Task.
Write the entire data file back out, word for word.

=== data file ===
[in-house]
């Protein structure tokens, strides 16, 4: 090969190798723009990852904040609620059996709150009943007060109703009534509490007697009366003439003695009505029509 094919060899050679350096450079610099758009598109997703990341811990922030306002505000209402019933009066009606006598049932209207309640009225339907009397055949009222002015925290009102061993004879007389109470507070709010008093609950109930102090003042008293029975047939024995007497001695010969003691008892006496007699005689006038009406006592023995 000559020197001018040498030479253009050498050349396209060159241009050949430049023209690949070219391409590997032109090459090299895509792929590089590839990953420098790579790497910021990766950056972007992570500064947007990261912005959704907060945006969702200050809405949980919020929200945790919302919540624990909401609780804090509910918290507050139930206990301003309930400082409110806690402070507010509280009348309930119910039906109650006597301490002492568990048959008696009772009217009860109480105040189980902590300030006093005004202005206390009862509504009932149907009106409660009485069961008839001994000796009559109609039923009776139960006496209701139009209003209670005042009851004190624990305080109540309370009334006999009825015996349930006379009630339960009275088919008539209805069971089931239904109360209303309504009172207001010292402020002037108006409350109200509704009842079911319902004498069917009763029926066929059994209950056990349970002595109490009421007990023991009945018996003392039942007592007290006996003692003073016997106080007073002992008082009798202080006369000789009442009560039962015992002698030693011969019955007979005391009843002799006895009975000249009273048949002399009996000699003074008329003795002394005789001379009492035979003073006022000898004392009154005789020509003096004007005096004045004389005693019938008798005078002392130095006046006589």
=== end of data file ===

[in-house]
């Protein structure tokens, strides 16, 4: 090969190798723009990852904040609620059996709150009943007060109703009534509490007697009366003439003695009505029509 094919060899050679350096450079610099758009598109997703990341811990922030306002505000209402019933009066009606006598049932209207309640009225339907009397055949009222002015925290009102061993004879007389109470507070709010008093609950109930102090003042008293029975047939024995007497001695010969003691008892006496007699005689006038009406006592023995 000559020197001018040498030479253009050498050349396209060159241009050949430049023209690949070219391409590997032109090459090299895509792929590089590839990953420098790579790497910021990766950056972007992570500064947007990261912005959704907060945006969702200050809405949980919020929200945790919302919540624990909401609780804090509910918290507050139930206990301003309930400082409110806690402070507010509280009348309930119910039906109650006597301490002492568990048959008696009772009217009860109480105040189980902590300030006093005004202005206390009862509504009932149907009106409660009485069961008839001994000796009559109609039923009776139960006496209701139009209003209670005042009851004190624990305080109540309370009334006999009825015996349930006379009630339960009275088919008539209805069971089931239904109360209303309504009172207001010292402020002037108006409350109200509704009842079911319902004498069917009763029926066929059994209950056990349970002595109490009421007990023991009945018996003392039942007592007290006996003692003073016997106080007073002992008082009798202080006369000789009442009560039962015992002698030693011969019955007979005391009843002799006895009975000249009273048949002399009996000699003074008329003795002394005789001379009492035979003073006022000898004392009154005789020509003096004007005096004045004389005693019938008798005078002392130095006046006589």